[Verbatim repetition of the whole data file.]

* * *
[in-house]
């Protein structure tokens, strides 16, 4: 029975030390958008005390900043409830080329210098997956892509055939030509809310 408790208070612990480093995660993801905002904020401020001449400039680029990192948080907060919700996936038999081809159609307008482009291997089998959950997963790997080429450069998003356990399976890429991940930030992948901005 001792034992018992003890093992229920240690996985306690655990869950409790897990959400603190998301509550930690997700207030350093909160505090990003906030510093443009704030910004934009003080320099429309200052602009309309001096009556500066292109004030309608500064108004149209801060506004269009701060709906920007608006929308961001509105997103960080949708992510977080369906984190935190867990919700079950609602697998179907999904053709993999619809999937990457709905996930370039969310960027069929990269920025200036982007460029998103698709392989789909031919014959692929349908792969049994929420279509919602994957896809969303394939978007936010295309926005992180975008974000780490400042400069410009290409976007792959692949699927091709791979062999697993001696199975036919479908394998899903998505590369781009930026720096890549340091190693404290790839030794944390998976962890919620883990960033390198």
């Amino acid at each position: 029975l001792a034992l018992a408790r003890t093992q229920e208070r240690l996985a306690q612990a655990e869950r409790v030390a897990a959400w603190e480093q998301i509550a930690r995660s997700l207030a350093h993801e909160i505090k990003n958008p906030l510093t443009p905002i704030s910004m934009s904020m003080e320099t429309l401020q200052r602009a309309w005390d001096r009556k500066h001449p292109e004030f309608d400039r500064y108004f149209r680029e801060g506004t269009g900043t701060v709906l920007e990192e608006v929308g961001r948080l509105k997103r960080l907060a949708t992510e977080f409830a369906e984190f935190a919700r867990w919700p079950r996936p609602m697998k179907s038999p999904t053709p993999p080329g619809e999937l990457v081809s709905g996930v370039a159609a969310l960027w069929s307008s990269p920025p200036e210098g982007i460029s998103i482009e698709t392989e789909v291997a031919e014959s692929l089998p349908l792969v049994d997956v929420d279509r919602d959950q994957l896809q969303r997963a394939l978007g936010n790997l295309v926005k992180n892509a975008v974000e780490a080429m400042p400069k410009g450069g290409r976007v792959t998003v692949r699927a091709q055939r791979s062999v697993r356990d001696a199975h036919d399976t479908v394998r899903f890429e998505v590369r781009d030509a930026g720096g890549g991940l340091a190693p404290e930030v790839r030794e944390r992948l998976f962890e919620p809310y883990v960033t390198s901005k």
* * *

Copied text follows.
[in-house]
């Protein structure tokens, strides 16, 4: 029975030390958008005390900043409830080329210098997956892509055939030509809310 408790208070612990480093995660993801905002904020401020001449400039680029990192948080907060919700996936038999081809159609307008482009291997089998959950997963790997080429450069998003356990399976890429991940930030992948901005 001792034992018992003890093992229920240690996985306690655990869950409790897990959400603190998301509550930690997700207030350093909160505090990003906030510093443009704030910004934009003080320099429309200052602009309309001096009556500066292109004030309608500064108004149209801060506004269009701060709906920007608006929308961001509105997103960080949708992510977080369906984190935190867990919700079950609602697998179907999904053709993999619809999937990457709905996930370039969310960027069929990269920025200036982007460029998103698709392989789909031919014959692929349908792969049994929420279509919602994957896809969303394939978007936010295309926005992180975008974000780490400042400069410009290409976007792959692949699927091709791979062999697993001696199975036919479908394998899903998505590369781009930026720096890549340091190693404290790839030794944390998976962890919620883990960033390198």
């Amino acid at each position: 029975l001792a034992l018992a408790r003890t093992q229920e208070r240690l996985a306690q612990a655990e869950r409790v030390a897990a959400w603190e480093q998301i509550a930690r995660s997700l207030a350093h993801e909160i505090k990003n958008p906030l510093t443009p905002i704030s910004m934009s904020m003080e320099t429309l401020q200052r602009a309309w005390d001096r009556k500066h001449p292109e004030f309608d400039r500064y108004f149209r680029e801060g506004t269009g900043t701060v709906l920007e990192e608006v929308g961001r948080l509105k997103r960080l907060a949708t992510e977080f409830a369906e984190f935190a919700r867990w919700p079950r996936p609602m697998k179907s038999p999904t053709p993999p080329g619809e999937l990457v081809s709905g996930v370039a159609a969310l960027w069929s307008s990269p920025p200036e210098g982007i460029s998103i482009e698709t392989e789909v291997a031919e014959s692929l089998p349908l792969v049994d997956v929420d279509r919602d959950q994957l896809q969303r997963a394939l978007g936010n790997l295309v926005k992180n892509a975008v974000e780490a080429m400042p400069k410009g450069g290409r976007v792959t998003v692949r699927a091709q055939r791979s062999v697993r356990d001696a199975h036919d399976t479908v394998r899903f890429e998505v590369r781009d030509a930026g720096g890549g991940l340091a190693p404290e930030v790839r030794e944390r992948l998976f962890e919620p809310y883990v960033t390198s901005k």